At stake is an arguably imprudent test of wills between the court and ultra-Orthodox rabbis.  Justice Levi—himself an Orthodox Jew—exclaimed in amazement: "It cannot be that rabbis' rulings will take precedence over the Supreme Court." But the rabbis, who lead a determined struggle against the encroachments of modernity by keeping their children out of the army, forbidding television, and strictly regulating exposure to radio, newspapers, Internet, and mobile phones, are convinced they have a great deal to protect.

The ultra-Orthodox community is still reeling from another court ruling—ten  years in the making and handed down earlier this month—that would abolish government stipends for married yeshiva students by the end of this year. The community depends on these funds, which help support some 10,000 married men and their families, keeping them in their cloistered way of life and out of the work force. On top of this, the court recently ordered the army to implement a 2002 Knesset law that would have ultra-Orthodox men not in yeshivot perform national service, as small but growing numbers already do.  

The latest domestic battles—coming at a time when Israel faces real existential threats—are emblematic of long-standing internal cleavages about the right balance between tradition and modernity and where ultimate authority reposes. And that is where Israel's political system comes in, to the detriment of other means of resolving social tensions.  Thanks to the country's system of proportional representation, which artificially boosts parochial parties, 10 percent of the population holds inequitable sway over the allocation of state resources. Indeed, ultra-Orthodox parties are expected to attempt, by means of new Knesset legislation, a workaround of the court decision curbing stipends for married yeshiva students.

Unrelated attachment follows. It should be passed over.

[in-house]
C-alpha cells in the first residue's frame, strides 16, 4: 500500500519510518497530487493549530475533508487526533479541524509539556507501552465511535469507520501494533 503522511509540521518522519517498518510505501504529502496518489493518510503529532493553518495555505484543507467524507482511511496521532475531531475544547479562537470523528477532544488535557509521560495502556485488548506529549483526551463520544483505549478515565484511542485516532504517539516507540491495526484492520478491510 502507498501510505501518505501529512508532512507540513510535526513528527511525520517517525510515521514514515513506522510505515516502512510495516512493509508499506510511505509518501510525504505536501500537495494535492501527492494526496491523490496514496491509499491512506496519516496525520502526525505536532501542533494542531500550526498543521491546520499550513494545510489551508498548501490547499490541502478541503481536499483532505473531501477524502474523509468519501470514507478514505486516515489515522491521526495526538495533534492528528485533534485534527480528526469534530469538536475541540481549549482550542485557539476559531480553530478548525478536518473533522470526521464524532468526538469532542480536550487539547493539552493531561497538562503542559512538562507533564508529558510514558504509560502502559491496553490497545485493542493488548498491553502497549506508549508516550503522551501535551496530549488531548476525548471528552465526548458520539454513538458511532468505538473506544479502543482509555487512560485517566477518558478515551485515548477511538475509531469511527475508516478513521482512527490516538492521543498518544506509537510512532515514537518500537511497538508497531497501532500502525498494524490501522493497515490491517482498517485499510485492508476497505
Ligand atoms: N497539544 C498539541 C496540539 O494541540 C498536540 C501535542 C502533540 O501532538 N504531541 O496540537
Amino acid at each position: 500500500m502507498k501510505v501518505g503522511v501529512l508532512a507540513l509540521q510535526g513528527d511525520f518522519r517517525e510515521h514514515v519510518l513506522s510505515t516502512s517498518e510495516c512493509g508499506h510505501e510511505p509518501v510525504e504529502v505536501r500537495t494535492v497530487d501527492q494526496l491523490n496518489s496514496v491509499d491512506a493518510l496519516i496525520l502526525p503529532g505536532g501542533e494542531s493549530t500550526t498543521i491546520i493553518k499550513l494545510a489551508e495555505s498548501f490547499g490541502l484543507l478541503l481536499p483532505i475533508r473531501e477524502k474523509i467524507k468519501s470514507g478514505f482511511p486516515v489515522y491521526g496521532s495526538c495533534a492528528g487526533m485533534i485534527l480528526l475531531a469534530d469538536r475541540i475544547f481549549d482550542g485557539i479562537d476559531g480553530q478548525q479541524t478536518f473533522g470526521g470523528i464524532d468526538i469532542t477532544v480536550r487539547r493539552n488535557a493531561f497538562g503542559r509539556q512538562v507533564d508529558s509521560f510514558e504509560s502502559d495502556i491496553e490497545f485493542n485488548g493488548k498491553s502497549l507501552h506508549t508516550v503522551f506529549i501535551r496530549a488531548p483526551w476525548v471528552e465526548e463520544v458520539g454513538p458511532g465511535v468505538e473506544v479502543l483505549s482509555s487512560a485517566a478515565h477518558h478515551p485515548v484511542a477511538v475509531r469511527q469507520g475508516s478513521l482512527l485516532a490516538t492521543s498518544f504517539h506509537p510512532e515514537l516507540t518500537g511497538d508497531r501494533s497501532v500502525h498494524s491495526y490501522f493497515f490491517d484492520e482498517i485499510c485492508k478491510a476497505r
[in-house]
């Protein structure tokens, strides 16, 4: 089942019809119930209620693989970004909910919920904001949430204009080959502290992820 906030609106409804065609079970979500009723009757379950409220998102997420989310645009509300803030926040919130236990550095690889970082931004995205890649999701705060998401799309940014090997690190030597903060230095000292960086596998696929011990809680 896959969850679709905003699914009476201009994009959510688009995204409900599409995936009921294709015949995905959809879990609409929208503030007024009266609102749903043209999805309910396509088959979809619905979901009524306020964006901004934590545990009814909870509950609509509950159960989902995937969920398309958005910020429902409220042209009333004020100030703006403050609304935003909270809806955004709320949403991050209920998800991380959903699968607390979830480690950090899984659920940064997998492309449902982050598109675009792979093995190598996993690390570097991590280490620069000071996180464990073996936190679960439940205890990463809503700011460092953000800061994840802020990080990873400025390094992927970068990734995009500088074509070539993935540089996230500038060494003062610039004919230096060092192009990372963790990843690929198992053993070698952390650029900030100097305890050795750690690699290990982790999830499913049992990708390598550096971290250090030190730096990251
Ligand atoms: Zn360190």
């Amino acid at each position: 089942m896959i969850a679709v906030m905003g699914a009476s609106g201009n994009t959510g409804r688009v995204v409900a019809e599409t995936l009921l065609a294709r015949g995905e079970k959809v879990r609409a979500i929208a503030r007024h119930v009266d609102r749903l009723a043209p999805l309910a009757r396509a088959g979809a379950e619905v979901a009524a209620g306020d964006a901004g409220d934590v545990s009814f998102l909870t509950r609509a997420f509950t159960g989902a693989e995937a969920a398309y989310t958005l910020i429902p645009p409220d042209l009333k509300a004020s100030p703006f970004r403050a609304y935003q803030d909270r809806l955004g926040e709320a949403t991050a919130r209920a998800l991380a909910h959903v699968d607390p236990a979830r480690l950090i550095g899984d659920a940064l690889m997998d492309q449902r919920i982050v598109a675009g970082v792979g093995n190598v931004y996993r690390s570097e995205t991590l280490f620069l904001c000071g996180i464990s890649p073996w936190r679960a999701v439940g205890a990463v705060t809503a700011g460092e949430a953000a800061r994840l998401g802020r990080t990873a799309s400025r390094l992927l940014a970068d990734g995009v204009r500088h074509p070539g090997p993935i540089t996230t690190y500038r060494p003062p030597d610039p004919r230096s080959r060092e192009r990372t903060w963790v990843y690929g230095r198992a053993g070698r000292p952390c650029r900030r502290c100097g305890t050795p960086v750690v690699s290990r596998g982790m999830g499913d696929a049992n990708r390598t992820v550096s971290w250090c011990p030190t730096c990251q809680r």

Meanwhile, mainstream Israel—both secular and religiously traditional, as well as the many shades in between—has become increasingly impatient with the conduct of the ultra-Orthodox world and its readiness to benefit from the country's largess while rejecting its core values and the basic obligations of citizenship. As in the past, some hold out hope that the latest fiasco will provide an opening at long last to revamp the electoral system fundamentally. We shall see.



Gary on June 23, 2010 at 8:54 am (Reply)
Elliot's conclusion focuses on some in the Orthodox world benefiting from the country's largess while rejecting its core values. I am more concerned with their rejection or at the very least minimization of the Torah's core values.
Mike Finestone on June 23, 2010 at 10:41 am (Reply)
It is becoming increasingly impossible to revamp the electoral system because with each election the ultra-orthodox become stronger. It is probably already far too late.

Mike F.
Yitzchak Ben-Shmuel on June 24, 2010 at 11:19 am (Reply)
The Emmanuel saga is very sad in that there is enough blame to go around for everyone; Sephardi lack of pride, Ashkenazi arrogance, local parochialism, Misrad Hachinuch incompetance, the Supreme Court's
hubris and insensitivities, the Slonim Haredim hypocricy, the media sensationalism. And I weep for the real victims here, our girls who witnessed their parents put them behind walls. Shame on us.

Comments are closed for this article.

Like us on Facebook! Follow us on Twitter! Pin us on Pintrest!

Jewish Review of Books

Inheriting Abraham